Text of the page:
A Case for the Spoiled Ballot, Part I

I am a Bahamian, and have been since the day of my birth in Nassau, Bahamas. My parents are Bahamians, as are their parents, and their parents’ parents. They have all participated in Bahamian democracy to varying extents, and have all exercised the right to vote. I grew up in the ’90s, at a time when The Bahamas decided it was ready to end one man’s 25-year political reign. Young as I was, I remember the energy during the election seasons of 1992 and 1997, and the palpable excitement born of people drunk on democratic power to make strong statements through the marking of one X. There was optimism.

I remember spreading the newspaper tracking grids for the election on the floor in 1997, carefully filling in numbers as they were announced, giving family members updates on the tally. I knew who they voted for — who they had always voted for — and that it was an important night, for everyone. I looked forward to being a part of the process, and marking my X in support of a candidate and a leader I believed in.

I have been eligible to vote for the past two elections, but have yet to feel that energy again. It is gone. Those may have been the last years that the Bahamian people yearned for change, and truly believed it would come with the election of a different party and that party’s leader. Since then, it’s been an almost-mindless exercise of teaching two parties, in turn, the same lesson over and over again:

Disappoint, and we will vote you out.

For more than two decades, the Bahamian people have been voting against candidates and parties rather than for their alternatives. It’s certainly a way to make a decision, but isn’t a sign of a healthy democracy. In a representative democracy, Members of Parliament are tasked with representing their constituencies and their collective interest, but they generally seem to be more interested in representing party.

When did party become more important than people? When did we give our representatives permission to meet behind closed doors, discuss matters that directly affect us, come to conclusions, and present them to their counterparts, all without consultation with us — their employers?

Perhaps they misinterpreted silence as permission.

They watch as we struggle to get 20 people to stand together in Rawson Square for causes we claim are important to us. They listen as we tear each other down based on minor differences that don’t come close to the multitude of things we have in common. They smell the rotting fruit of fear, surrounding trees they planted long ago, together with their “opponents”.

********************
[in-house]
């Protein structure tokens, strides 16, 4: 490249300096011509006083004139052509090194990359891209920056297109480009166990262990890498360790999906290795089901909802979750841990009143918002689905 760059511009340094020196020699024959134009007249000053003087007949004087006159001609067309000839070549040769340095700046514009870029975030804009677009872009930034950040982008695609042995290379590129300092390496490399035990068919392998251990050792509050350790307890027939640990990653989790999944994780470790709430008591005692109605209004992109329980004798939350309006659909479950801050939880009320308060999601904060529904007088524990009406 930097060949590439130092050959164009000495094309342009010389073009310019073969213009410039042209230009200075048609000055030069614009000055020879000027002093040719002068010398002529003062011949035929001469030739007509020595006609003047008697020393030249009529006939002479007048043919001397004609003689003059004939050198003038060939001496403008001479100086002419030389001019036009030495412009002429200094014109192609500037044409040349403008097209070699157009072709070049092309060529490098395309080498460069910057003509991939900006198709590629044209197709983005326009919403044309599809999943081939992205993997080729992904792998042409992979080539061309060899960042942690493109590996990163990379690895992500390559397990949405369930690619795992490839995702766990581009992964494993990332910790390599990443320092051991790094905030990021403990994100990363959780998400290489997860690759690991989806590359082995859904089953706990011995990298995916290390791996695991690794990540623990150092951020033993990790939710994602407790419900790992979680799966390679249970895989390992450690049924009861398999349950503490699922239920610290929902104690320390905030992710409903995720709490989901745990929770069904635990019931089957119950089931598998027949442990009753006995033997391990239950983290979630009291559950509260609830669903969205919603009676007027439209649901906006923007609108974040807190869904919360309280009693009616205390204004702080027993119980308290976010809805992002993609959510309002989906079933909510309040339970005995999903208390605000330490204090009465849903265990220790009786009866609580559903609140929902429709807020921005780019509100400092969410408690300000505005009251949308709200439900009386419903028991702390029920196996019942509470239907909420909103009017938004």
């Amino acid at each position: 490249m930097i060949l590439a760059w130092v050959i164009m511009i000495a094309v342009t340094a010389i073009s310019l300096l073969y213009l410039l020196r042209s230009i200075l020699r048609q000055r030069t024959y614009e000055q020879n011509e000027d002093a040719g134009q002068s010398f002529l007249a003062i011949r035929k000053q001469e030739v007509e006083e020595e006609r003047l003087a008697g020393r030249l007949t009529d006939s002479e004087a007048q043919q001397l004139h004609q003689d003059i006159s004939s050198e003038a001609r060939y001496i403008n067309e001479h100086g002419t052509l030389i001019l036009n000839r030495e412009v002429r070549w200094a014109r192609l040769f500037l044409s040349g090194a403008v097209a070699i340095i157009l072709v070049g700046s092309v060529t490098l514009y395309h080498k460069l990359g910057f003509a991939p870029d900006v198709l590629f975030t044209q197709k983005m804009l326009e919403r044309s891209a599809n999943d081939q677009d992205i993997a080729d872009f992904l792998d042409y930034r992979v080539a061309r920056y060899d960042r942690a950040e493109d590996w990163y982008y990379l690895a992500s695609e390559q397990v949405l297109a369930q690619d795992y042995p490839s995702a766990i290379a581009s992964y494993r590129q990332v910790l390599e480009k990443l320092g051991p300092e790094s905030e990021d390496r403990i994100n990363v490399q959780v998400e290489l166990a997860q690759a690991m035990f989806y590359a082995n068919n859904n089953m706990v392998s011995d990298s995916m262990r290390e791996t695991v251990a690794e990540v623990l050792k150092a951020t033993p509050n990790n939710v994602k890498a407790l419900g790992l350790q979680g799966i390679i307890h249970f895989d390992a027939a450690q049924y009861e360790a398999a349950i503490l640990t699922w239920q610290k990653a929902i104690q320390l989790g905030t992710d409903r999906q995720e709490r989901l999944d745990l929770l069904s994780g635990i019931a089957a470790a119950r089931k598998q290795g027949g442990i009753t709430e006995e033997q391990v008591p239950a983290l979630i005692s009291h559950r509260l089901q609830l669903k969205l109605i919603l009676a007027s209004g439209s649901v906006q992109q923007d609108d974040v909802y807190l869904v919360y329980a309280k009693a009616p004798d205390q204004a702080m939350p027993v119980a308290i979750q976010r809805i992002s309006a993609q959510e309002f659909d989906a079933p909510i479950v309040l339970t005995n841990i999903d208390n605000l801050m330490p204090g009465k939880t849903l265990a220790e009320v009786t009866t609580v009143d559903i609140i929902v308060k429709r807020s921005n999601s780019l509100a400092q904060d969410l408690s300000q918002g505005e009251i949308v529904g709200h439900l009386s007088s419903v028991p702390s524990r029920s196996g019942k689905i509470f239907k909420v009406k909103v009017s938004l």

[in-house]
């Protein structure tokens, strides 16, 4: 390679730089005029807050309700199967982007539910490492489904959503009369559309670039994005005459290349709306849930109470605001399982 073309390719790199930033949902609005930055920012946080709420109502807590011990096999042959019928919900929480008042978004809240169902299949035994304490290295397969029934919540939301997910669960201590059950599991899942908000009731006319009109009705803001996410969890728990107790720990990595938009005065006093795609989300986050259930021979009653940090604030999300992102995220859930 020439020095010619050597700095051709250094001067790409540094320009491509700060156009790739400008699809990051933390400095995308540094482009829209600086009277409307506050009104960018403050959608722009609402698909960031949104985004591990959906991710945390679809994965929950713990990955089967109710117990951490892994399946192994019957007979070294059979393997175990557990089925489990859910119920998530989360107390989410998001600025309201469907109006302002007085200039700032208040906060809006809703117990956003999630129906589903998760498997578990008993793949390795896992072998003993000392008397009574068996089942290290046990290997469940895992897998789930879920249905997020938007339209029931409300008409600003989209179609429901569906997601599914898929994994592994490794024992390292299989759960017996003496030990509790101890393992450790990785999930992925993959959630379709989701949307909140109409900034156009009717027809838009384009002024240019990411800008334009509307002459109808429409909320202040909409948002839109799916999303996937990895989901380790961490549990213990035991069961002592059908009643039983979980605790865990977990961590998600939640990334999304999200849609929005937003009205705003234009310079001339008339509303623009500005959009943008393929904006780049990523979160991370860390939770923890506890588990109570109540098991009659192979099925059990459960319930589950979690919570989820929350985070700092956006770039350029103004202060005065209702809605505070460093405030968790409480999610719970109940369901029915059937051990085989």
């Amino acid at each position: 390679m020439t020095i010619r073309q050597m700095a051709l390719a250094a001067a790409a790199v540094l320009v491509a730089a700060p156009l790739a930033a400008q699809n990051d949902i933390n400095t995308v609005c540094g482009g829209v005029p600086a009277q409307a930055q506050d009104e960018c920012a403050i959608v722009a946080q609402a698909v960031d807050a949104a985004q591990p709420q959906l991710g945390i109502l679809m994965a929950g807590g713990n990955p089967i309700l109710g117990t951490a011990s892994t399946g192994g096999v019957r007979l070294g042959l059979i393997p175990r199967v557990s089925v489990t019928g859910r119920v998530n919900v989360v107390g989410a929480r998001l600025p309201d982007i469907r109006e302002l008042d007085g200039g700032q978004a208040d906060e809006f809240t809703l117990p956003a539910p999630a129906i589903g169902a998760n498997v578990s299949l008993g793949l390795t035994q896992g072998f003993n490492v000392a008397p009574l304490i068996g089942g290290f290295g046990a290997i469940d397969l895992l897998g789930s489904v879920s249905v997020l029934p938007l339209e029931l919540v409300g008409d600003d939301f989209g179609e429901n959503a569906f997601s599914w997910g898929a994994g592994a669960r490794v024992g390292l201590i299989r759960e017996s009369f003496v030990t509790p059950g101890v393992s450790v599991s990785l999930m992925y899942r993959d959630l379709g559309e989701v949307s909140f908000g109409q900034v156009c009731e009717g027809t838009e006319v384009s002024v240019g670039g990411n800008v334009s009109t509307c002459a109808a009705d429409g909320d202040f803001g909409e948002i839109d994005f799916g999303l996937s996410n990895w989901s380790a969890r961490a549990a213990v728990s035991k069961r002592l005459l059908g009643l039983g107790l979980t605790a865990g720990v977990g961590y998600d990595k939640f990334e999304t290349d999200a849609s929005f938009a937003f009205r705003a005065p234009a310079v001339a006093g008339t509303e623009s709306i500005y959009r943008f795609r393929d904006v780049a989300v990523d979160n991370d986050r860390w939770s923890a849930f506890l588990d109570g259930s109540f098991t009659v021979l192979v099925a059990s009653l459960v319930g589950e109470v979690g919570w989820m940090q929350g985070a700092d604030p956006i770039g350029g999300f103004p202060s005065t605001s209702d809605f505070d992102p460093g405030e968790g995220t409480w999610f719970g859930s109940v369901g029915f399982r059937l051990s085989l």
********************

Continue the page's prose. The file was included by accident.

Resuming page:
Is it not time for them to feel the rising power of the people they have ignored for so long?

Is it not time for them to suffer the bitter aftertaste of being swindled out of whatever they had to give?

T-shirts — some with phone cards bundled inside — may have been considered fair trade for Xs before, but not any more. They don’t excite us. No manifestos, charters of governance, or partial slates are good enough to win us over. We are tired. We are unimpressed. We are far too experienced, now, to put our hope in groups of people who decide among themselves that they are good enough to represent us, but never seem to find the words to speak for us. We will no longer accept this dynamic. We are ready to demand better. To refuse to comply. To disobey. Right?

People try to convince us that our vote is our only voice. That is a lie. Democracy does not visit us once every five years, then leave. It is always here, ready to be exercised. We need only decide that it is ours to master, to champion, and to demonstrate. It is a matter of choice.

I choose to be an active participant in democracy, as is my right. I choose to advocate for the rights of women and girls. I choose to sign petitions, join protests, and organize communities to take action. I choose to register to vote. I choose to withhold my vote from parties and candidates that have done nothing to earn it. I choose to publicly discuss my decision to spoil the ballot. I choose to encourage others not inclined to support any existing parties or candidates to take the time to register to vote, stand in line, and spoil their ballots. I choose to illuminate the often-overlooked opportunity to reject the options put to us and the system by which they were selected, on the record. I choose to co-design an innovative, responsive, comprehensive campaign to push 10,000 people #OutDaBox242 in 2017 as a step — one of several — toward a necessary shift in political culture.

Join the movement. #OutDaBox242 is on Facebook and Twitter.

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